Large diameter metal-on-metal hip replacements yield high failure rate, corrosion
One recent investigation from U.K. researchers has found an “unacceptable” high rate of failure among large diameter, hybrid metal-on-metal hip replacements studied, according to results presented at the British Orthopaedic Association and Irish Orthopaedic Association Combined Meeting 2011 in Dublin.
According to study author Ben JRF Bolland, MBBS, MD, FRCS(Tr & Orth), the findings also noted evidence of high wear at the head and trunnion surface in retrieval components, as well as passive corrosion to the stem surface — raising concerns over the use of large heads on conventionally utilized 12/14 tapers.
The cumulative survival rate in the study was 92.4% for revision for any reason at 5 years.
“This is a clinical single-surgeon series of a large diameter, hybrid, metal-on-metal total hip replacement,” Bolland said. “We wanted to try and establish whether there were some predictors of failure in the workup of these patients which could help the surgeon make a choice. We also wanted to get a retrieval analysis, so we could determine the mechanism of failure.”
Bolland’s study involved mid-term results in 199 hips (182 patients) through a mean follow-up of 62 months. He and colleagues examined clinical and radiological outcomes and analyzed retrieval findings, as well as metal ion levels.
At the time of his presentation, 17 patients (8.6%) had undergone revision with another 14 patients awaiting revision. Women comprised 68% of those having implant failures (21). Progressive radiological changes were identified in 24 cases of failure, with 14 revision cases demonstrating evidence of adverse reactions to metal debris. As a whole, the failure cohort was found to have “significantly higher” whole blood cobalt ion levels — but no significant differences were detected in size, inclination or version of those cups compared to the unrevised cohort.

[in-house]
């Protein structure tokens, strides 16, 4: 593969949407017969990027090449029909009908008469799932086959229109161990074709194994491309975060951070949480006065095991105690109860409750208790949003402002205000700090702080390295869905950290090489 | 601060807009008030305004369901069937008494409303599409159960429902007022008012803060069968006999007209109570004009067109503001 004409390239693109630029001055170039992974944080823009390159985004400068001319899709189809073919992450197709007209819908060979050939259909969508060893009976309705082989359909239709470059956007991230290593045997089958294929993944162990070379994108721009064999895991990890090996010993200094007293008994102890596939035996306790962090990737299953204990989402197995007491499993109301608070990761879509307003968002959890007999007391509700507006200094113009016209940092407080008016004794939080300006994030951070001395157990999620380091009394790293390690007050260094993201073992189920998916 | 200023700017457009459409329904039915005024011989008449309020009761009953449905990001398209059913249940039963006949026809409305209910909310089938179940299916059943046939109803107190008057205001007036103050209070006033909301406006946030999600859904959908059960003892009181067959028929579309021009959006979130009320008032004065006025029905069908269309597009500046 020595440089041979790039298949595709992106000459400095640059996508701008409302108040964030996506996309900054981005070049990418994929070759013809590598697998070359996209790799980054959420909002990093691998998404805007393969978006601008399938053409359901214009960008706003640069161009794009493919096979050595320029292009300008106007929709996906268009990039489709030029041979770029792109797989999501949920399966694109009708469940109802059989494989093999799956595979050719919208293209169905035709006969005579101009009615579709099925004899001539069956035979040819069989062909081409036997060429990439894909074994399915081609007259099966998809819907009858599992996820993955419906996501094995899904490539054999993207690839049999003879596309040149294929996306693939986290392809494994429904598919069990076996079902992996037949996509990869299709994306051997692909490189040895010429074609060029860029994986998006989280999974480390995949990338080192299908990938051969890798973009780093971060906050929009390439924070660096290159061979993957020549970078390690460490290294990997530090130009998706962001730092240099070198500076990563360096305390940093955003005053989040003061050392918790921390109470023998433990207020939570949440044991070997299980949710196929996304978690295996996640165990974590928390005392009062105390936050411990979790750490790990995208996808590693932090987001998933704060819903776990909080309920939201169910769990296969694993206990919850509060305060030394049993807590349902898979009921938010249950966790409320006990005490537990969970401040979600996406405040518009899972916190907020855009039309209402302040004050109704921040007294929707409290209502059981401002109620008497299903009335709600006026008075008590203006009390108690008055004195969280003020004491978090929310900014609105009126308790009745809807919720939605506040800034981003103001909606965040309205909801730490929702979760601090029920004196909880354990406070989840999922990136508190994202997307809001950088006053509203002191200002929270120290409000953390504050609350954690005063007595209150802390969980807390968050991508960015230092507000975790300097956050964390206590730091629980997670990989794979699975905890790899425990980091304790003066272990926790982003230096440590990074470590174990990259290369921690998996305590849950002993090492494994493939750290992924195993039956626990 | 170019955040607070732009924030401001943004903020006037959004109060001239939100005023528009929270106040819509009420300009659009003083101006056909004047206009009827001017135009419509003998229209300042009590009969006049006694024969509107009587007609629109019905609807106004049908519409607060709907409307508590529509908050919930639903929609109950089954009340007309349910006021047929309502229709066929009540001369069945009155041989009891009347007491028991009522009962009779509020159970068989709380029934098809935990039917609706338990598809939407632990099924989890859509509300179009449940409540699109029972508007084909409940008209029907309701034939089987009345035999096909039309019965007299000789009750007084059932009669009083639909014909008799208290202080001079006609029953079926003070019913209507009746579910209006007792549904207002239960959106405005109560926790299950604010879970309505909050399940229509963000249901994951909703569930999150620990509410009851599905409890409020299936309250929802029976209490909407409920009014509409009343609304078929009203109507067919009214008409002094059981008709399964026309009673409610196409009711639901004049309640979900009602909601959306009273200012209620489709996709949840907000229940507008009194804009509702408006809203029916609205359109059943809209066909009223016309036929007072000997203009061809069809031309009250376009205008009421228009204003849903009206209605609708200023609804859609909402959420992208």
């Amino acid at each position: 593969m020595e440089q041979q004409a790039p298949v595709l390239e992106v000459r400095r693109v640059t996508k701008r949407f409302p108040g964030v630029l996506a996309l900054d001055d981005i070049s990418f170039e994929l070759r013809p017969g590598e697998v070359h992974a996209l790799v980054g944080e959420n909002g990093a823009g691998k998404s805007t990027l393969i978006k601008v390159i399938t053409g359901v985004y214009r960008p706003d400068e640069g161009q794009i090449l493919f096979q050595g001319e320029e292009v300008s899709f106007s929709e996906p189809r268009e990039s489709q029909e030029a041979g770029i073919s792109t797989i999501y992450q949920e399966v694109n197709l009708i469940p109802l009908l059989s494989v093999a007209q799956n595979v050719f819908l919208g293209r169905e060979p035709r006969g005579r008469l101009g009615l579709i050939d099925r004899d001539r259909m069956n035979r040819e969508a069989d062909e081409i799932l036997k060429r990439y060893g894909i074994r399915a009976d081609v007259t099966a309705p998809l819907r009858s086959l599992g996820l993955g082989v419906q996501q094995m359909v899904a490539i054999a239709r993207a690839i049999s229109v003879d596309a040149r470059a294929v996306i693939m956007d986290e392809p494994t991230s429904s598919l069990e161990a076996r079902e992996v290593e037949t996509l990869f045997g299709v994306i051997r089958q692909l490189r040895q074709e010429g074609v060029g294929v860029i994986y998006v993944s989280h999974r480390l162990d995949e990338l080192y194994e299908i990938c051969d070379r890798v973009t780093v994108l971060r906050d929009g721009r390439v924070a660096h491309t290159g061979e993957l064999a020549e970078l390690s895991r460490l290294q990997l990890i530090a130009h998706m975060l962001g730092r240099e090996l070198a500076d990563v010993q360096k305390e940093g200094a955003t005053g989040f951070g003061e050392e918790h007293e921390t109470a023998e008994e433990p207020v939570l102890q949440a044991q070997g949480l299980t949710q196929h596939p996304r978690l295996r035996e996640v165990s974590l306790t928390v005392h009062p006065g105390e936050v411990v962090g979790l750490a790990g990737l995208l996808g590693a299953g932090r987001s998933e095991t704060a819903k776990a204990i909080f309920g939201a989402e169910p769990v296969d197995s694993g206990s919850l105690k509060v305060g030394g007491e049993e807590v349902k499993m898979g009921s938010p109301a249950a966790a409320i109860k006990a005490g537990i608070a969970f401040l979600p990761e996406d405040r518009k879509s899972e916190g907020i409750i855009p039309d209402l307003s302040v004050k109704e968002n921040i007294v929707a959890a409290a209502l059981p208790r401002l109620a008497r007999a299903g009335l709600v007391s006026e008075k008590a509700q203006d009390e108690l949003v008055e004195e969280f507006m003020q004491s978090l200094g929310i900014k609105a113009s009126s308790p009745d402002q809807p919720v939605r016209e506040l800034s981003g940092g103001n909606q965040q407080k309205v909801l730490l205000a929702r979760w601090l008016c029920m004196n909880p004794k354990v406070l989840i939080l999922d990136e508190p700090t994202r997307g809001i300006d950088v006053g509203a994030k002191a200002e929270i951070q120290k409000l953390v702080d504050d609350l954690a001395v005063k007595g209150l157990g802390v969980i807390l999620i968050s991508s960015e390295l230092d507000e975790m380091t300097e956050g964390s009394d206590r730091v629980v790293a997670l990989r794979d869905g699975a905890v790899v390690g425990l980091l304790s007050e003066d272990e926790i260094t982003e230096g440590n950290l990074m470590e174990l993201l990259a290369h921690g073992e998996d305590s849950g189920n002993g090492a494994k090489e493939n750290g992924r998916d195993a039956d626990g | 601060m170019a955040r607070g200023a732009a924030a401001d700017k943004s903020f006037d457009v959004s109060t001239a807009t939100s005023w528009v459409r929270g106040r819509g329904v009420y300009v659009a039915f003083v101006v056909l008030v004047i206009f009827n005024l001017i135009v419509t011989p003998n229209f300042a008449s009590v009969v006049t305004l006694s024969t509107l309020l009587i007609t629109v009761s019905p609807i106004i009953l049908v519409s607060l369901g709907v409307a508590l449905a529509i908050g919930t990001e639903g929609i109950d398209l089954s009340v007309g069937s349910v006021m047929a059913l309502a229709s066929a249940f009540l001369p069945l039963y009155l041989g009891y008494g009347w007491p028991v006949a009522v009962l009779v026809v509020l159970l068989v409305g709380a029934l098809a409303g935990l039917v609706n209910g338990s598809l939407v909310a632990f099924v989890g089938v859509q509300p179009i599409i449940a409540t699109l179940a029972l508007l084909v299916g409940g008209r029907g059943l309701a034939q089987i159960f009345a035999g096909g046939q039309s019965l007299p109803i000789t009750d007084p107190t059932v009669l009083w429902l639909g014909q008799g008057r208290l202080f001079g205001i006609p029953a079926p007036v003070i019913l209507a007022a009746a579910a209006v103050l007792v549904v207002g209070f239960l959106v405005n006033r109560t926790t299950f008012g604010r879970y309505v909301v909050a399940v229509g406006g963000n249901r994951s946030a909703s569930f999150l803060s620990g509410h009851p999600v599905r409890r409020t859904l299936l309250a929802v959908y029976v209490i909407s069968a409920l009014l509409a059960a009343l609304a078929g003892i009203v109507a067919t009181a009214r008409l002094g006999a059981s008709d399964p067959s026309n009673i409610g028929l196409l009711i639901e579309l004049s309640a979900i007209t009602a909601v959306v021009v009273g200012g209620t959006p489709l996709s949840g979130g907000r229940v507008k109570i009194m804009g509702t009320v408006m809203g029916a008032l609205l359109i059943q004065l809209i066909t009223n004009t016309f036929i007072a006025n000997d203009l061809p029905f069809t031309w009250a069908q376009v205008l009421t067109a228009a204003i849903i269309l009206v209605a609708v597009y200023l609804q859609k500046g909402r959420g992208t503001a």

In isolation, the presence of pain and radiographic changes were found to be significant predictors of failure, Bolland reported.
Increased wear was found at the trunnion/head interface and increased corrosion was seen within the proximal and distal stem surfaces, as noted in the study abstract.
“In summary, we have shown high failure rates with a high incidence of adverse reaction to metal debris,” Bolland concluded. “Females appear to be at increased risk. Component size and position does not seem as critical … pain and X-ray changes are strong indicators of failure. We showed evidence in retrievals that there is wear in the trunnion, as well as corrosion of the stem. How this fits in with methods of failure, we are not sure at the present time.”
- Bolland BJRF, Culliford DJ, Langton DJ, et al. High failure rates with a large diameter hybrid metal-on-metal total hip replacement: Clinical, radiological and retrieval analysis. Presented at the British Orthopaedic Association and Irish Orthopaedic Association Combined Meeting 2011. Sept. 13-16. Dublin.